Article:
A Victim of Truth by Sunetra Gupta

Convictions, said Nietzsche, are more dangerous enemies of truth than lies. Among the catalogue of convictions that the human race has challenged and eventually relinquished is the fascinating notion that living organisms are distinct from nonliving entities by possessing a ‘vital force’. The philosophy of ‘vitalism’ has its roots in the original distinction between organic and inorganic compounds, dating from around 1600, which was based on their reaction to heat. Although both types of substance changed form when heated, inorganic compounds could be recovered upon removing the heat source, whereas the organic compounds appeared to undergo a mysterious and irrevocable alteration. The implication that the latter were imbued with a vital force gave birth to an idea that eventually came to occupy a very tricky position between materialism and idealism by endorsing the viewpoint that, although organic material might obey the same physical and chemical laws as inorganic material, life could not be governed by these laws alone.

Vitalism’s singular place in history rests on its attempt to reconcile two opposing needs — the need for analytical reasoning and the need to celebrate the mystery of human experience. The life of the Swedish chemist Jons Jacob Berzelius (pictured on the right) traced the tensions between these concerns in dramatic detail. We are accustomed to thinking of the defining event in Berzelius’s life as the letter from his student that declared: “I must tell you that I can make urea without the use of kidneys, either man or dog.” The year was 1828 and Friedrich Wohler, in setting out to synthesize ammonium cyanate, had obtained a white crystalline material which
proved identical to urea. It was the first organic compound to be synthesized from inorganic starting materials, and the achievement knocked down one of the few remaining tenets of vitalism — that although organic chemicals could be modified in the laboratory, they could only be produced through the agency of a vital force present in living plants and animals. Berzelius apparently tried to downplay Wohler’s discovery by exiling urea to a hinterland between organic and inorganic compounds. An alternative school of thought proposes that his lack of enthusiasm had more to do with the problems it posed for his own theory of inorganic compound formation.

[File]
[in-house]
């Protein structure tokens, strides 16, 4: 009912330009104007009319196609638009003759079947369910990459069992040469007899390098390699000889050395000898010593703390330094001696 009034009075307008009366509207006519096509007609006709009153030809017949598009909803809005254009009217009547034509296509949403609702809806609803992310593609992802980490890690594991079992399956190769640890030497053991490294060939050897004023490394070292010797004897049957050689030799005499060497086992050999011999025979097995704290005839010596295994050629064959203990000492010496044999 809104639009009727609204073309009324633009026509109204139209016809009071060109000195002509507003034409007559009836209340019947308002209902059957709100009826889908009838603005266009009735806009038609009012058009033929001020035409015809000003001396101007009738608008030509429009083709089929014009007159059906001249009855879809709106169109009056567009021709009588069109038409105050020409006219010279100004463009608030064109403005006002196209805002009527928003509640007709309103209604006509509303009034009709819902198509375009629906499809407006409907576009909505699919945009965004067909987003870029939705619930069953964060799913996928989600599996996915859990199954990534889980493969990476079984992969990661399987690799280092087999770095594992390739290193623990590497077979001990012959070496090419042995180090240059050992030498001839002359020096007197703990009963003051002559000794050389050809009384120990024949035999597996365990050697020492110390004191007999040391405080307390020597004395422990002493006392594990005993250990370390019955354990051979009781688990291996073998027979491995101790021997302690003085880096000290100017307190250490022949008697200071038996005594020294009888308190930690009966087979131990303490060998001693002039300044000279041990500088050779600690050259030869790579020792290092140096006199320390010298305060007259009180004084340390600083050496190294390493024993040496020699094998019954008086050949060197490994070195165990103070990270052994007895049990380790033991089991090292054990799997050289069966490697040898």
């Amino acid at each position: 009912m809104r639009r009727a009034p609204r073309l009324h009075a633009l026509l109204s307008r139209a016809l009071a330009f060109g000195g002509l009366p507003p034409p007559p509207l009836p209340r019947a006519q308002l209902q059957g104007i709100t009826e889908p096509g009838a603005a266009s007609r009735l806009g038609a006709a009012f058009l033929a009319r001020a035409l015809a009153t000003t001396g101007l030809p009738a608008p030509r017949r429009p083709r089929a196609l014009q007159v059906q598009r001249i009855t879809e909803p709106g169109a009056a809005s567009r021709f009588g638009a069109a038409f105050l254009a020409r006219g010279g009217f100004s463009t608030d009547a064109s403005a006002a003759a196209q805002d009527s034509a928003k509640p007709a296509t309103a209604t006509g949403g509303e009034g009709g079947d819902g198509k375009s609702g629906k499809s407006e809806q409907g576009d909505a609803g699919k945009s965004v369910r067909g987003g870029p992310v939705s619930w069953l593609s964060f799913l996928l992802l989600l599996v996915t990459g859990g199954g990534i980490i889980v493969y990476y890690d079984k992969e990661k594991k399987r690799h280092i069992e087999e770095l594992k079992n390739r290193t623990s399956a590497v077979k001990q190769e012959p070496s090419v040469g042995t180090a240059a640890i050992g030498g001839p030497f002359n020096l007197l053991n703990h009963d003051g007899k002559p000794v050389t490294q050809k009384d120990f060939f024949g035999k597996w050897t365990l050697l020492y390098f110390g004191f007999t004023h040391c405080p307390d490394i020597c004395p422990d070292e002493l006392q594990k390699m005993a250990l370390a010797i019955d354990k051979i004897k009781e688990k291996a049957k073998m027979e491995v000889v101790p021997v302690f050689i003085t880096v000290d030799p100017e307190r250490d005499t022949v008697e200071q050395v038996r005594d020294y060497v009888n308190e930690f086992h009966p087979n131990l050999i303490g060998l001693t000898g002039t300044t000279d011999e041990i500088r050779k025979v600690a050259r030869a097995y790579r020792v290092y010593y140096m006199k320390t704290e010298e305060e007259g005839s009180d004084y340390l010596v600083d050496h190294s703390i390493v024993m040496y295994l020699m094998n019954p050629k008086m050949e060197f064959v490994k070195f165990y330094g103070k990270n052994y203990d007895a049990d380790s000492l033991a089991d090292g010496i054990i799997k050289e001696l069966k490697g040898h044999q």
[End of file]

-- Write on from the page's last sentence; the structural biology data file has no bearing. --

At any rate, the event struck many, including Wohler himself, as being more remarkable in demonstrating how a salt (ammonium cyanate) could reconstitute itself into an organic substance with the same empirical formula. By deflecting the issue towards the structural implications, Berzelius was able to maintain a dignified silence on the question of vitalism, leaving us with room to speculate about what the discovery might really have meant to him personally. During his long encounter with chemistry he vacillated between stances that are clearly supportive of
a mystical vitalist force and others that are more accommodating of an atheistic materialism,
which he generally abhorred. It appears that much of his energies as a chemist were engaged in the honest negotiation of a compromise between these two poles.

Vitalism did not die with the synthesis of urea, but its boundaries were pushed back a little further. Vitalists now began to contend that it was an organism’s functioning rather than its constituent substances that lay outside the boundaries of human comprehension. Berzelius, in his final analysis, acknowledged that the notion of a vital force as distinct from normal inorganic forces was invalid; instead, organisms were to be distinguished by a mysterious arrangement of “circumstances” dictated by the (divine) purpose of producing life. By the early twentieth century, the focus of vitalism had shifted to another set of circumstances — namely, the development of an organism. Known as entelechy, the concept that a vital force accounts not only for the maintenance of life but also for its development was used by the vitalist Hans Driesch to explain the astonishing process of embryonic differentiation. Are where are we today in this process of
gradual erosion? We now have a ‘working draft’ of the human genome and still the engineers of such a feat are anxious to emphasize “the imponderables of the human spirit”. It seems that we are still — perhaps happily so — trapped in a state of poetic ambivalence towards the question of whether life is greater than the sum of its parts. Like Berzelius, we remain inclined to believe that the analysis of life does not detract from its ultimate mystery.

Nature Vol 407 12th Oct 2000